It seems to me that there are as-yet unexplored potentialities in Mormonism that may, at some point, become important and perhaps dominant; but have been so-far held back due to the decline and collapse of secular morality, and the fact the CJCLDS has therefore been in a more-or-less constant state of defensive siege.

There is no doubt that the possibility, indeed the requirement, for personal revelation as a confirmation of faith and action has many and deep implications. Indeed, I think the implications include nothing less than a new phase in the primary root or source of divine guidance upon human morality.

Mormonism is perfectly clear that Men are partially divine – that each person – because he is a child of God – is in essence a divine being. Therefore (it seems to follow) each person has within him the potential for divine guidance.

The validity of personal revelation is – implicitly – based on this reality of a unity of understanding between the human-divine and the deity-divine; and further suggests the possibility of inner guidance from our own inner divinity.

In the past history of Christianity (and indeed some other religions) there has been, first, what might be termed the catholic tradition of obedience to the authority of God (as interpreted by tradition and the church): obedience being seen as the primary means of virtue (for instance, reaching its earthly ideal in monasticism).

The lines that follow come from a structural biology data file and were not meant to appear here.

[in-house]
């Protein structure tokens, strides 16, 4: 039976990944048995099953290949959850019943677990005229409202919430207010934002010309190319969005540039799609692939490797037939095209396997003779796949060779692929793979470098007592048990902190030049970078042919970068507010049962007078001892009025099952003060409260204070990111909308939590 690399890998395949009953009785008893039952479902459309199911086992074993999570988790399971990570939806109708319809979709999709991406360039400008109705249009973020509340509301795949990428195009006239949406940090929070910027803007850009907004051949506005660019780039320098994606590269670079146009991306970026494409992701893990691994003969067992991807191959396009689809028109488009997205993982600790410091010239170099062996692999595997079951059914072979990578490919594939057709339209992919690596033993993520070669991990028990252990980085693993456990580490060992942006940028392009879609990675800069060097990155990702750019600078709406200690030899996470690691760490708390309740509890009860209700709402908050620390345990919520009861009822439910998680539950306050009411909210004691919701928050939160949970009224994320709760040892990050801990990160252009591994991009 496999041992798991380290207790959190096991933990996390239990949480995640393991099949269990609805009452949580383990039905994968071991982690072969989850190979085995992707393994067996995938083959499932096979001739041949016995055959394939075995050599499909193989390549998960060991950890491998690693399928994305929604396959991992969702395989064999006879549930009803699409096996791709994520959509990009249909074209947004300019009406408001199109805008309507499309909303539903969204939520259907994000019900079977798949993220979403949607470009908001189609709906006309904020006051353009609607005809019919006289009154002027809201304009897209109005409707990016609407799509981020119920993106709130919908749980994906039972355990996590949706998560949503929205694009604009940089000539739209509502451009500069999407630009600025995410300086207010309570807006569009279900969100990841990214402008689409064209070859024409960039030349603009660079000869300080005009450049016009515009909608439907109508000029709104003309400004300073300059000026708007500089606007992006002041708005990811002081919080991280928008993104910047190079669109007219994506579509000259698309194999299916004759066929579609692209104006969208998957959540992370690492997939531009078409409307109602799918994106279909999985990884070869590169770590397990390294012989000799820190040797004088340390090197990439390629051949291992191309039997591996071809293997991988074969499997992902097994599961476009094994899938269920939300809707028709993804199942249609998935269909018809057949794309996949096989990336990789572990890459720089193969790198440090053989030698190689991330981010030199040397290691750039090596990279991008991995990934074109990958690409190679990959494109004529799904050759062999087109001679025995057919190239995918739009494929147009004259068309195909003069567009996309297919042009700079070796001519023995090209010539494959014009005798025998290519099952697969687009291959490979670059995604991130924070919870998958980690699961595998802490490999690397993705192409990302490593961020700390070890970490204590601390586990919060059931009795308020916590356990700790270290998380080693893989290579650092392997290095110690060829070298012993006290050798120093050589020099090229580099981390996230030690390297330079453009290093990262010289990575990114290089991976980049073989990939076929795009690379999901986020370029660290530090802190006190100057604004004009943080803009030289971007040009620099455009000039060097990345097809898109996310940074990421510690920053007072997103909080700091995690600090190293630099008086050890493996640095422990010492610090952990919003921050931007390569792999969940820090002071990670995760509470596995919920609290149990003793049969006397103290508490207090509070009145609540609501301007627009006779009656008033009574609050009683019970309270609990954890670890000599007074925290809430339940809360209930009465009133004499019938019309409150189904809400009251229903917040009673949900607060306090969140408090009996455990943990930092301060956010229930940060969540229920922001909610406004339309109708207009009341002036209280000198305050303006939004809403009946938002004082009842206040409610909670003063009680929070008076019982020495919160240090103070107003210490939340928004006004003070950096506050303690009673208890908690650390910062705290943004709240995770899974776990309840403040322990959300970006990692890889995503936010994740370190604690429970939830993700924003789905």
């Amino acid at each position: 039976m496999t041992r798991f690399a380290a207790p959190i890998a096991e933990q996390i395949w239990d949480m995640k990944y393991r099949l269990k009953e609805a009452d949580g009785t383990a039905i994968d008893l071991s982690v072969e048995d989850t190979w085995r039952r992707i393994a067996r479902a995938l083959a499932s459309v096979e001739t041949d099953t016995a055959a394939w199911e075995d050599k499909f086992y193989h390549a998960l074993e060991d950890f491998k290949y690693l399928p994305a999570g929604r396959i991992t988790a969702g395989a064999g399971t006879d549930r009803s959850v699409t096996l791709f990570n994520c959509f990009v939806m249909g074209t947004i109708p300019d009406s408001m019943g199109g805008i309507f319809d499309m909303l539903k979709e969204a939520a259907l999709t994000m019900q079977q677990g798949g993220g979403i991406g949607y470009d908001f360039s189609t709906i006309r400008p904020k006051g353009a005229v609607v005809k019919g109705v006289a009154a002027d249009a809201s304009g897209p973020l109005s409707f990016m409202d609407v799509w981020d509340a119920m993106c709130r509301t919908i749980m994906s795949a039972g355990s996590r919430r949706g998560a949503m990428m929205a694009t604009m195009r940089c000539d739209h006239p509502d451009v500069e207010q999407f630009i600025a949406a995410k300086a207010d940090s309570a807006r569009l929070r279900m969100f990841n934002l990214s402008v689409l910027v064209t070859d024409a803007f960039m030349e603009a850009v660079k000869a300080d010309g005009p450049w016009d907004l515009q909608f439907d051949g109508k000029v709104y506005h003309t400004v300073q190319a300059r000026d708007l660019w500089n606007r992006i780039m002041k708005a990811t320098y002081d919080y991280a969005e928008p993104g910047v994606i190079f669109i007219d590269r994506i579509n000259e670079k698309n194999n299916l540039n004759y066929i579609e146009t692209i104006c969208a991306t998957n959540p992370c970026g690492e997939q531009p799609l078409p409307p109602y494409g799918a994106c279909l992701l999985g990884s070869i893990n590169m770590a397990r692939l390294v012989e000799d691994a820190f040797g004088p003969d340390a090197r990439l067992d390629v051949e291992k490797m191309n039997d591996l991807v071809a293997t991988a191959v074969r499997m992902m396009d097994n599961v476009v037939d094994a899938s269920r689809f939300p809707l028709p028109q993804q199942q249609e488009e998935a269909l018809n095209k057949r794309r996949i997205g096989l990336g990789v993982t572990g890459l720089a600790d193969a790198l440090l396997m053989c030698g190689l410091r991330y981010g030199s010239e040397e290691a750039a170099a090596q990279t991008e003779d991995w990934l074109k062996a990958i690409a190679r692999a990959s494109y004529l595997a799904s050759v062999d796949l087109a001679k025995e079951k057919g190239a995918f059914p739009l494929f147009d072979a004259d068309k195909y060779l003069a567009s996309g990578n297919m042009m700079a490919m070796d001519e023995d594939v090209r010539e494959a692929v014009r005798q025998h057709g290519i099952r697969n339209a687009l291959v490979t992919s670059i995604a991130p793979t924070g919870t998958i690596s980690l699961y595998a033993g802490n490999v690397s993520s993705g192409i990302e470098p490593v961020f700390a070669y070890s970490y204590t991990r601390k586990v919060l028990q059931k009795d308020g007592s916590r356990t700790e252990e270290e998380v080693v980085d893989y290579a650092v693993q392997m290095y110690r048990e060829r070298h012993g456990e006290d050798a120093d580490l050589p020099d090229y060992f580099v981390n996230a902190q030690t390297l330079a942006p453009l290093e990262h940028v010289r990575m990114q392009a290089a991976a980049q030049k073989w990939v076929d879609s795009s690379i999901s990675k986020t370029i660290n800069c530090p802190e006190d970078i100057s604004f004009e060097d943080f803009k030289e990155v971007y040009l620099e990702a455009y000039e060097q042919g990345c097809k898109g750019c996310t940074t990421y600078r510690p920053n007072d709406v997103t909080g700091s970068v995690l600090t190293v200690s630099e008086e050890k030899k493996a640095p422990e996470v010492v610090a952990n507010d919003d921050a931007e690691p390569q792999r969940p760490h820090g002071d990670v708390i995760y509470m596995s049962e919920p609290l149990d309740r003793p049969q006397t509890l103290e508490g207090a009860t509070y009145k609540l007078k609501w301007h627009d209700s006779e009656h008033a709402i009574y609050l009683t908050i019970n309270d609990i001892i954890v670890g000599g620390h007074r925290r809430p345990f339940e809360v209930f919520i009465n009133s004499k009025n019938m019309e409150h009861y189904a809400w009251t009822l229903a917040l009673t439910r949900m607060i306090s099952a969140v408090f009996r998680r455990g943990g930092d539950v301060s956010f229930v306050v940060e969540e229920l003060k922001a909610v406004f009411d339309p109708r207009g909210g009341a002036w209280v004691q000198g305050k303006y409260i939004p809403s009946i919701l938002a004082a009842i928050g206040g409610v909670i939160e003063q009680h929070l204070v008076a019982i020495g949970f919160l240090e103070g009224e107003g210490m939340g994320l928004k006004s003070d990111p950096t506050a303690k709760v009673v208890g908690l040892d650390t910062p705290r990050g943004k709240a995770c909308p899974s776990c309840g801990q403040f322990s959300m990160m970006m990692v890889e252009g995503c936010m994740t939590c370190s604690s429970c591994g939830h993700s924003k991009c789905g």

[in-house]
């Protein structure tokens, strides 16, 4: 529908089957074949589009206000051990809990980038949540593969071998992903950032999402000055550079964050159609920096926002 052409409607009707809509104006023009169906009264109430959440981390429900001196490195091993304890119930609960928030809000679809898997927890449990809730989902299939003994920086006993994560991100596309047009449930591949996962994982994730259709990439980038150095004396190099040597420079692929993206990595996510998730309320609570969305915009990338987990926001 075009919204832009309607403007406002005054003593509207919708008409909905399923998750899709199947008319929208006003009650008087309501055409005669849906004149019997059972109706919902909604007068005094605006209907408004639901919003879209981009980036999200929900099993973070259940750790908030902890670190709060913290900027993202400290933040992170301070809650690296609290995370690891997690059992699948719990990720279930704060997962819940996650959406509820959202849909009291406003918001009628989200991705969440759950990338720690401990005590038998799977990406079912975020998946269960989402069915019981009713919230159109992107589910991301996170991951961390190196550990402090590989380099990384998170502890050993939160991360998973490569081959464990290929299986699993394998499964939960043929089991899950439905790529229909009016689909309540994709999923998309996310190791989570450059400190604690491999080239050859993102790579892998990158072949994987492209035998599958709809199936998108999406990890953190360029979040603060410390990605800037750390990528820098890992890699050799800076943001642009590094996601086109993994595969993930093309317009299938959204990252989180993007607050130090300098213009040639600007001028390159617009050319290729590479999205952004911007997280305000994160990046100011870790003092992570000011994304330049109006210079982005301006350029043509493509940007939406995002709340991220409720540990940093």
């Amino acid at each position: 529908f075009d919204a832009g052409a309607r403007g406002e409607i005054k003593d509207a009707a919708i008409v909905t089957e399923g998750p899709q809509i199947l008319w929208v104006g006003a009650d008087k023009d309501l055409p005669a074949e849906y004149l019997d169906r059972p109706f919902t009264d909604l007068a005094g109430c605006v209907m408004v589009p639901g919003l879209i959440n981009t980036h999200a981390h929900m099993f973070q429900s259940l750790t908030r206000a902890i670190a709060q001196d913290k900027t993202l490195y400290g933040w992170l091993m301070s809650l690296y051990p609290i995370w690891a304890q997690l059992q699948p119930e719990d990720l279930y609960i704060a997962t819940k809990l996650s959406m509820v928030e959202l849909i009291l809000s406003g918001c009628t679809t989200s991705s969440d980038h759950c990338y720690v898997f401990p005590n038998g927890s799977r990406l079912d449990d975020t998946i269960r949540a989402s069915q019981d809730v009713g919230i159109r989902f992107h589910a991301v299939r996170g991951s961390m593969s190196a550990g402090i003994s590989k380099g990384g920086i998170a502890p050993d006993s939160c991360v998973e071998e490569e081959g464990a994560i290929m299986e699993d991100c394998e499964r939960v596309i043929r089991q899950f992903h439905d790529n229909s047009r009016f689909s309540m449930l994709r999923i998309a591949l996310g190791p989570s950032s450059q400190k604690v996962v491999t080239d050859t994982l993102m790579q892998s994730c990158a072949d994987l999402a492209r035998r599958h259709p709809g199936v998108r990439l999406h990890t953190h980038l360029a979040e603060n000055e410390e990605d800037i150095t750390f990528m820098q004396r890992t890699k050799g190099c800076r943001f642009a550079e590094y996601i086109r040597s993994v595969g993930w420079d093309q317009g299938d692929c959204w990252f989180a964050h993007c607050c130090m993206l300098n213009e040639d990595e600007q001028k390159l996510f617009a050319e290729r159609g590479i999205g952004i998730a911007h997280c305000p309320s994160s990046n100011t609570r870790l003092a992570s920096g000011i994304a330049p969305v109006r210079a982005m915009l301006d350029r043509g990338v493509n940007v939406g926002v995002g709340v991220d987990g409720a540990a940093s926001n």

Then secondly there came the protestant tradition of obedience to personal conscience (informed mainly by scripture, individually read and comprehended).

Mormonism introduces the ideal of each person operating from his own inner divinity by personal revelation – Not ignoring the church or scripture, of course! – But with inner guidance as the necessary, and indeed primary, basis of conduct.

I mean, that in Mormonism the ultimate reason for choice and action is from personal revelation derived-from, given-authority-by, our inner divinity. Ultimately, we are autonomous moral agents; and we want to – and need to – ‘own’ our own choices and actions.

(Not that these decisions necessarily are, or should be, experienced as a ‘choice’ – because when we understand and know reality and God’s plan, and have faith in this; then there may be only one valid decision to reach; only one valid ‘choice’.)

As I say, in a world hostile to Christianity, this remains more of a future possibility or destiny – rather than a practical way of life here-and-now. When we are (as now) surrounded by hostile, subversive, wicked propaganda; and increasing social, regulatory and legal pressures (increasingly coercions) towards evil thoughts and act – then the role of obedience to the church and adherence to scripture will continue to remain urgently important: a necessary bulwark against our own corruption.

But I think we can foresee that in a better world, in Zion, we will each and all be able to, will want and need to, be guided primarily by inner revelation within the framework of commandments, doctrines and scripture.

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